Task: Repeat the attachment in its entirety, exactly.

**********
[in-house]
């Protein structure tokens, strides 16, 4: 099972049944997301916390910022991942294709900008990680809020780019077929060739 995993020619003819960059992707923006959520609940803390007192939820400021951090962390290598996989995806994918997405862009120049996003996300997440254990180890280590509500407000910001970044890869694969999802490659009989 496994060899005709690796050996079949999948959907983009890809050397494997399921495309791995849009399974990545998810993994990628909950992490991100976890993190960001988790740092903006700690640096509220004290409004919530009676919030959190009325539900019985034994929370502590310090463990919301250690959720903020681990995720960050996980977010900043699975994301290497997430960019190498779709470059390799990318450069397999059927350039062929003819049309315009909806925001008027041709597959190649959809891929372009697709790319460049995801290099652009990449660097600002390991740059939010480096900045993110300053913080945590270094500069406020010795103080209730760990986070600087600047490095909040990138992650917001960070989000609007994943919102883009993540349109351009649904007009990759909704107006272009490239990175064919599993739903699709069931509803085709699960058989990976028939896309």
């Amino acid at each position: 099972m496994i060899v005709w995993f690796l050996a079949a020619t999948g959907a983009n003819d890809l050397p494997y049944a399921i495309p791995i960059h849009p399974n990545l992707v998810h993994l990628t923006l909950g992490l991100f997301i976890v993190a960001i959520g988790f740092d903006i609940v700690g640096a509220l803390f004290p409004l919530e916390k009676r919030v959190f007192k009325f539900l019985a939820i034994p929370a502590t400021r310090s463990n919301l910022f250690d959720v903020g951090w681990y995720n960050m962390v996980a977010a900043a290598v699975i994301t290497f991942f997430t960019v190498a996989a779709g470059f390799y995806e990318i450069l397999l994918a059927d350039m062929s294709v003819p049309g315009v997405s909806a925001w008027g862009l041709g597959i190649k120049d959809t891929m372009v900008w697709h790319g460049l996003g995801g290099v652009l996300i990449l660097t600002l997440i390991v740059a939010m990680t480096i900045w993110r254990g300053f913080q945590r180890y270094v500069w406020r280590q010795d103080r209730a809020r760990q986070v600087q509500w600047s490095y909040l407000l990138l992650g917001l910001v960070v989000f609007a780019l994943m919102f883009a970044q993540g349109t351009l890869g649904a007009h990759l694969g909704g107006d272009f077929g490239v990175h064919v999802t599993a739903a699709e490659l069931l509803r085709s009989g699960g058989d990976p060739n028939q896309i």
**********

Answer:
[in-house]
């Protein structure tokens, strides 16, 4: 099972049944997301916390910022991942294709900008990680809020780019077929060739 995993020619003819960059992707923006959520609940803390007192939820400021951090962390290598996989995806994918997405862009120049996003996300997440254990180890280590509500407000910001970044890869694969999802490659009989 496994060899005709690796050996079949999948959907983009890809050397494997399921495309791995849009399974990545998810993994990628909950992490991100976890993190960001988790740092903006700690640096509220004290409004919530009676919030959190009325539900019985034994929370502590310090463990919301250690959720903020681990995720960050996980977010900043699975994301290497997430960019190498779709470059390799990318450069397999059927350039062929003819049309315009909806925001008027041709597959190649959809891929372009697709790319460049995801290099652009990449660097600002390991740059939010480096900045993110300053913080945590270094500069406020010795103080209730760990986070600087600047490095909040990138992650917001960070989000609007994943919102883009993540349109351009649904007009990759909704107006272009490239990175064919599993739903699709069931509803085709699960058989990976028939896309």
């Amino acid at each position: 099972m496994i060899v005709w995993f690796l050996a079949a020619t999948g959907a983009n003819d890809l050397p494997y049944a399921i495309p791995i960059h849009p399974n990545l992707v998810h993994l990628t923006l909950g992490l991100f997301i976890v993190a960001i959520g988790f740092d903006i609940v700690g640096a509220l803390f004290p409004l919530e916390k009676r919030v959190f007192k009325f539900l019985a939820i034994p929370a502590t400021r310090s463990n919301l910022f250690d959720v903020g951090w681990y995720n960050m962390v996980a977010a900043a290598v699975i994301t290497f991942f997430t960019v190498a996989a779709g470059f390799y995806e990318i450069l397999l994918a059927d350039m062929s294709v003819p049309g315009v997405s909806a925001w008027g862009l041709g597959i190649k120049d959809t891929m372009v900008w697709h790319g460049l996003g995801g290099v652009l996300i990449l660097t600002l997440i390991v740059a939010m990680t480096i900045w993110r254990g300053f913080q945590r180890y270094v500069w406020r280590q010795d103080r209730a809020r760990q986070v600087q509500w600047s490095y909040l407000l990138l992650g917001l910001v960070v989000f609007a780019l994943m919102f883009a970044q993540g349109t351009l890869g649904a007009h990759l694969g909704g107006d272009f077929g490239v990175h064919v999802t599993a739903a699709e490659l069931l509803r085709s009989g699960g058989d990976p060739n028939q896309i």